Tarzan of the Apes

By Edgar Rice Burroughs

Page 19

bulk rolled
inertly upon the turf before him--the ape was dead. The bullet had
done its work.

A hasty examination of his wife revealed no marks upon her, and Clayton
decided that the huge brute had died the instant he had sprung toward
Alice.

Gently he lifted his wife's still unconscious form, and bore her to the
little cabin, but it was fully two hours before she regained
consciousness.

Her first words filled Clayton with vague apprehension. For some time
after regaining her senses, Alice gazed wonderingly about the interior
of the little cabin, and then, with a satisfied sigh, said:

"O, John, it is so good to be really home! I have had an awful dream,
dear. I thought we were no longer in London, but in some horrible
place where great beasts attacked us."

"There, there, Alice," he said, stroking her forehead, "try to sleep
again, and do not worry your head about bad dreams."

That night a little son was born in the tiny cabin beside the primeval
forest, while a leopard screamed before the door, and the deep notes of
a lion's roar sounded from beyond the ridge.

Lady Greystoke never recovered from the shock of the great ape's
attack, and, though she lived for a year after her baby was born, she
was never again outside the cabin, nor did she ever fully realize that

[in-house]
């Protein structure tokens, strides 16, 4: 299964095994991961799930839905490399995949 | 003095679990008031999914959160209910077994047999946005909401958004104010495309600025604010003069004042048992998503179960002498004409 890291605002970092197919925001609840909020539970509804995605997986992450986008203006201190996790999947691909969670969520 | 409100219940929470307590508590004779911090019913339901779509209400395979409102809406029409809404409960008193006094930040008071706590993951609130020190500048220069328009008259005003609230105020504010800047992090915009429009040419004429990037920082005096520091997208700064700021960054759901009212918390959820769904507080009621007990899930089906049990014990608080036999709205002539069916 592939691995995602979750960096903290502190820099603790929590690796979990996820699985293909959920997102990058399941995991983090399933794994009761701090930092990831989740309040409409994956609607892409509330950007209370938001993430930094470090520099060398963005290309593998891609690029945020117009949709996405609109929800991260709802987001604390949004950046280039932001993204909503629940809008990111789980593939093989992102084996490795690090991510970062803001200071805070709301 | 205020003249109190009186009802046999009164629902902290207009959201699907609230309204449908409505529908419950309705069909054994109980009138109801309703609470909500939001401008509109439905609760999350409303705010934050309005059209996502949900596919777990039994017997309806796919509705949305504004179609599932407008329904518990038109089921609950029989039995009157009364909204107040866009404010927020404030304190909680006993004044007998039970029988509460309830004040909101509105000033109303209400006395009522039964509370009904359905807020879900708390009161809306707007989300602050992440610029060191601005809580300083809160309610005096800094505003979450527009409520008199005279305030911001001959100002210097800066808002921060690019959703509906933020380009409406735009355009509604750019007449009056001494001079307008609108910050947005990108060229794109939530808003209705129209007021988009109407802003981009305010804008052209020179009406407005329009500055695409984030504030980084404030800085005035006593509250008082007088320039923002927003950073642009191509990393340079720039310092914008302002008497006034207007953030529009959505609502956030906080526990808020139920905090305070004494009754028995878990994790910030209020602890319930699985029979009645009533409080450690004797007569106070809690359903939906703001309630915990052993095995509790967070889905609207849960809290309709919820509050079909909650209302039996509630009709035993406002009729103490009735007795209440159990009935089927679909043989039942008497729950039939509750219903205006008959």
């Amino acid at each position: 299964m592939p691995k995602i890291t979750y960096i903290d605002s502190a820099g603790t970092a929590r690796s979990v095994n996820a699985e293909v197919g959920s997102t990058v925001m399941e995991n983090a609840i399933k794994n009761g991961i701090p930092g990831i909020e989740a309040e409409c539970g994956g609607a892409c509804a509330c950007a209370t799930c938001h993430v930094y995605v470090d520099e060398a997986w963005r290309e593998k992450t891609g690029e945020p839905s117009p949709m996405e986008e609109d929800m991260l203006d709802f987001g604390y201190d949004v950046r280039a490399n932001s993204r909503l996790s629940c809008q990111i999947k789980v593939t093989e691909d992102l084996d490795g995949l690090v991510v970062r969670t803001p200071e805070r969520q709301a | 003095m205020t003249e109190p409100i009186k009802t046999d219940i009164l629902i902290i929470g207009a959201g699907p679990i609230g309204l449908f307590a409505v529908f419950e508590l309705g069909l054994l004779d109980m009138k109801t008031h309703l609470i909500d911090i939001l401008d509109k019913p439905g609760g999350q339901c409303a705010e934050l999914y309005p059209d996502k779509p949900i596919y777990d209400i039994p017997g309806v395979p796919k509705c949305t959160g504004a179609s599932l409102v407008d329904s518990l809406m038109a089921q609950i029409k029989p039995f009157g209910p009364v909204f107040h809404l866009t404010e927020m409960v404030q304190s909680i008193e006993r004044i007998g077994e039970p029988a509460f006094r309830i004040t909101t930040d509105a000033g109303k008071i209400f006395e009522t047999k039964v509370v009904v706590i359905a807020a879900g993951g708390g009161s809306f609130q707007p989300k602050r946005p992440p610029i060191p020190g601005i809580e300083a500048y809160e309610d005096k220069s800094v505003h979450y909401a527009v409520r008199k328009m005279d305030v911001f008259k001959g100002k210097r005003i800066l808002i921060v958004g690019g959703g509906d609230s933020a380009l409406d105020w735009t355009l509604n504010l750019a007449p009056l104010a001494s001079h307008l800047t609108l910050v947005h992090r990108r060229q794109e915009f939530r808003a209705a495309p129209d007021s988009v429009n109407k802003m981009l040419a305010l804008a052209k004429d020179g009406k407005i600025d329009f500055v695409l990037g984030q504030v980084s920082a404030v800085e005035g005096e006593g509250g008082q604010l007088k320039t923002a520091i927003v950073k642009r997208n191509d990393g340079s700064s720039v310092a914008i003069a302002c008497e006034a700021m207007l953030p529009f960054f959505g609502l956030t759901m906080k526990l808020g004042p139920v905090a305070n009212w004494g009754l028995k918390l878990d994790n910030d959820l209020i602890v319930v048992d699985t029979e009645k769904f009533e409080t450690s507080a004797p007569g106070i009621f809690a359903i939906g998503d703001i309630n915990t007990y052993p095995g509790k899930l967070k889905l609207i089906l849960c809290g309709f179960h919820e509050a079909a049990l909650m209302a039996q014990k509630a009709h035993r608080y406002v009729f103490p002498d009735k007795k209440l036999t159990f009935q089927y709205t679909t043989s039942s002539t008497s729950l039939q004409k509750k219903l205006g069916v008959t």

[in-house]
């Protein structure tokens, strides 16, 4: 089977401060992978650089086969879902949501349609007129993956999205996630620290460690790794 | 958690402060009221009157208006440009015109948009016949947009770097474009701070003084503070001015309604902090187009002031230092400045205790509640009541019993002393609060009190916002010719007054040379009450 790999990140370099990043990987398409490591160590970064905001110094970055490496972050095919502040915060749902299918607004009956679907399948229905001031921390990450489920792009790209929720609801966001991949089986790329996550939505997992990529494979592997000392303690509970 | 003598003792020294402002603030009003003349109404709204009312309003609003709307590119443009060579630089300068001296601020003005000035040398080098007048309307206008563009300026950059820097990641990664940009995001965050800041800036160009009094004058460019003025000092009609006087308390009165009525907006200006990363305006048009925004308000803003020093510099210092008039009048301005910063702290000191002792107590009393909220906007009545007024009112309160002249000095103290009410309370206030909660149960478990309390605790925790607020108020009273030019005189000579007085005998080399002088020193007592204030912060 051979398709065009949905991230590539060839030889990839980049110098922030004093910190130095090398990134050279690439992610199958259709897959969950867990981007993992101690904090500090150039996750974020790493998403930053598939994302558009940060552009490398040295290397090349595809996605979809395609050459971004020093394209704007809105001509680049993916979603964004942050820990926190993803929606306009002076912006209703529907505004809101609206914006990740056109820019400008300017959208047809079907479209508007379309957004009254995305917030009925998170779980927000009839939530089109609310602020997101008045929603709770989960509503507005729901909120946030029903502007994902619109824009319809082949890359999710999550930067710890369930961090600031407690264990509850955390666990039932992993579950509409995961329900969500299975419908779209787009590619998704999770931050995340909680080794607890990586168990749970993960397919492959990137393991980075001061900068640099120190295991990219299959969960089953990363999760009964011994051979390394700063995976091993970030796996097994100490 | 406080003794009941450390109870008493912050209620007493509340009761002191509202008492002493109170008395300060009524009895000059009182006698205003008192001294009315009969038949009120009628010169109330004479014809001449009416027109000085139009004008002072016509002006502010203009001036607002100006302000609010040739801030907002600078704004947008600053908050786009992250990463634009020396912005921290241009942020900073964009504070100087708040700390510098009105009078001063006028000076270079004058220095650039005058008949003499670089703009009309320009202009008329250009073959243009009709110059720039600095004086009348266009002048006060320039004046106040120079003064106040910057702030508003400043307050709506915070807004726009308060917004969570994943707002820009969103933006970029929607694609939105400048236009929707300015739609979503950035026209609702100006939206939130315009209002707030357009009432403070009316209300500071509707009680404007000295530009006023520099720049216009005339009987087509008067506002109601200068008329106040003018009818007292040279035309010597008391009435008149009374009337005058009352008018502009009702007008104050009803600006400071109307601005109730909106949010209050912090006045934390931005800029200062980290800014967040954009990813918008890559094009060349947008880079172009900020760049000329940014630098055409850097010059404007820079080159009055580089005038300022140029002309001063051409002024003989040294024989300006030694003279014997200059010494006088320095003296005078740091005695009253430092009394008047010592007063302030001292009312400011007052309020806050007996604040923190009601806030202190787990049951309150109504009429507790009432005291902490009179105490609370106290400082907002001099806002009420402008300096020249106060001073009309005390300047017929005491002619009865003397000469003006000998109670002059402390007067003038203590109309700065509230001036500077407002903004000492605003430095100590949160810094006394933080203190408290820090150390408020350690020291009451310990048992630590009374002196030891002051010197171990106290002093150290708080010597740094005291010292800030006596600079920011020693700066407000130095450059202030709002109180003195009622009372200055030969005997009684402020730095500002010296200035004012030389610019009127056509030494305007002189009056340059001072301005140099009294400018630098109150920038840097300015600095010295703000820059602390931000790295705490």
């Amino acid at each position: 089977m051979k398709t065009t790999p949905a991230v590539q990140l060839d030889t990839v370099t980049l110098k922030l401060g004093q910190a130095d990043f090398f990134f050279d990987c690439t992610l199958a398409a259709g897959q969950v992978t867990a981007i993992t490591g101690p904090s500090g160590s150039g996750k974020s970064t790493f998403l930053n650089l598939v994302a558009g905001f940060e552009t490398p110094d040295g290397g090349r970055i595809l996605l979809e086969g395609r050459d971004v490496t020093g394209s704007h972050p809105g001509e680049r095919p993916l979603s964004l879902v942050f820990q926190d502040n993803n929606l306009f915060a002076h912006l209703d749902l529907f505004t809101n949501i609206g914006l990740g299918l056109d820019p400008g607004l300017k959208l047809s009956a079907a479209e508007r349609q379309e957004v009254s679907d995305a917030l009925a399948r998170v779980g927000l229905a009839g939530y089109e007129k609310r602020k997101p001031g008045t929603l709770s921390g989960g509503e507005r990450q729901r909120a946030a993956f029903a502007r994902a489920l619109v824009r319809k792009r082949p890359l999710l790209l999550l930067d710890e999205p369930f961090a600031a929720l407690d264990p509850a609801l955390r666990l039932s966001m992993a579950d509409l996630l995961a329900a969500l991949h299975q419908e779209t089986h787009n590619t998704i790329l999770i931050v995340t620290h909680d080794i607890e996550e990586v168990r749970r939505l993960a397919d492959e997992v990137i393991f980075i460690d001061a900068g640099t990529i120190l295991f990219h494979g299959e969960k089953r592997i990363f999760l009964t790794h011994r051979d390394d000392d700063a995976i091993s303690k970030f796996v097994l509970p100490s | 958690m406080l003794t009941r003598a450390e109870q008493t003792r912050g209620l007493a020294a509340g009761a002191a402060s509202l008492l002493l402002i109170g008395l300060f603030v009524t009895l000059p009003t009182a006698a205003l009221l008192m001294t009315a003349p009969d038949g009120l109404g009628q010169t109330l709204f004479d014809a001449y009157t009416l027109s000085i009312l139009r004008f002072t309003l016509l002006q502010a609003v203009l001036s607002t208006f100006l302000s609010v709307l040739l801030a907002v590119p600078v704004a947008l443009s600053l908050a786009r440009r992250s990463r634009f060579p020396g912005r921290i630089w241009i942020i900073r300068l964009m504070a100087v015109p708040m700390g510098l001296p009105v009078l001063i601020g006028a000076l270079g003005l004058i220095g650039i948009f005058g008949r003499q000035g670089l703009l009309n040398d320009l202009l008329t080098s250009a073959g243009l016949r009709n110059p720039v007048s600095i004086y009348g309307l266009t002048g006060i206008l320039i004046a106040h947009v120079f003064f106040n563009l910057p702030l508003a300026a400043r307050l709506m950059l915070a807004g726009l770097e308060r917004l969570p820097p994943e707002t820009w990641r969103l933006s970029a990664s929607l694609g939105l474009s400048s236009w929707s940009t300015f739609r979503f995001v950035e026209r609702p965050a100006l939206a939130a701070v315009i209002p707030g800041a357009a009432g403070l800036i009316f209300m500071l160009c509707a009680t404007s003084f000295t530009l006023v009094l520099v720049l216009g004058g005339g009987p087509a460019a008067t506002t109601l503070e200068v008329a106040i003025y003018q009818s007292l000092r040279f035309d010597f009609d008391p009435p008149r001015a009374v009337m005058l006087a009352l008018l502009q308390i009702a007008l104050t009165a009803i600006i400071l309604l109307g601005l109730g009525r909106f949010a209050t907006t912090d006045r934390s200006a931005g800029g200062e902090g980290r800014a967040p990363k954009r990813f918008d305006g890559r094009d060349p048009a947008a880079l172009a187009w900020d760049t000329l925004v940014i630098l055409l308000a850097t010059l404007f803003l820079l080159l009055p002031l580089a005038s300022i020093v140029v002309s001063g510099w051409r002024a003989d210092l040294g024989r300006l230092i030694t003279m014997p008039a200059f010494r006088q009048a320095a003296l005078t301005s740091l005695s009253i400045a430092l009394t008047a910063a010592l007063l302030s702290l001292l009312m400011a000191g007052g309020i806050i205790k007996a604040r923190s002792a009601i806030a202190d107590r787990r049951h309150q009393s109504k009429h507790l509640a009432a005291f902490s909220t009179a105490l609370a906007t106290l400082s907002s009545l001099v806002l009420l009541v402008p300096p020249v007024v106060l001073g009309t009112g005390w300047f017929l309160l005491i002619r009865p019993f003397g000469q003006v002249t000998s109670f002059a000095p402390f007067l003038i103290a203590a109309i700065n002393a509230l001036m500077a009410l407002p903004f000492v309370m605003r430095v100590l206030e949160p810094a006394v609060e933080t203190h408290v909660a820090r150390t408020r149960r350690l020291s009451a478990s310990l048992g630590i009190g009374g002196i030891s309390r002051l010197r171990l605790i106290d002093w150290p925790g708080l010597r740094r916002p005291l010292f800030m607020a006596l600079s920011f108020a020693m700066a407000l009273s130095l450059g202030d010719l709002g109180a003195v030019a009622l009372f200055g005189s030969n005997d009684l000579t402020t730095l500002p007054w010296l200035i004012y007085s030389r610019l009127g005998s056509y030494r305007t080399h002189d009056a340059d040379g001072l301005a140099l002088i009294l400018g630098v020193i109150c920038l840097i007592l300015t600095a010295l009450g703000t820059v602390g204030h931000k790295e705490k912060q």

she was not in England.

Sometimes she would question Clayton as to the strange noises of the
nights; the absence of servants and friends, and the strange rudeness
of the furnishings within her room, but, though he made no effort to
deceive her, never could she grasp the meaning of it all.

In other ways she was quite rational, and the joy and happiness she
took in the possession of her little son and the constant attentions of
her husband made that year a very happy one for her, the happiest of
her young life.

That it would have been beset by worries and apprehension had she been
in full command of her mental faculties Clayton well knew; so that
while he suffered terribly to see her so, there were times when he was
almost glad, for her sake, that she could not understand.

Long since had he given up any hope of rescue, except through accident.
With unremitting zeal he had worked to beautify the interior of the
cabin.

Skins of lion and panther covered the floor. Cupboards and bookcases
lined the walls. Odd vases made by his own hand from the clay of the
region held beautiful tropical flowers. Curtains of grass

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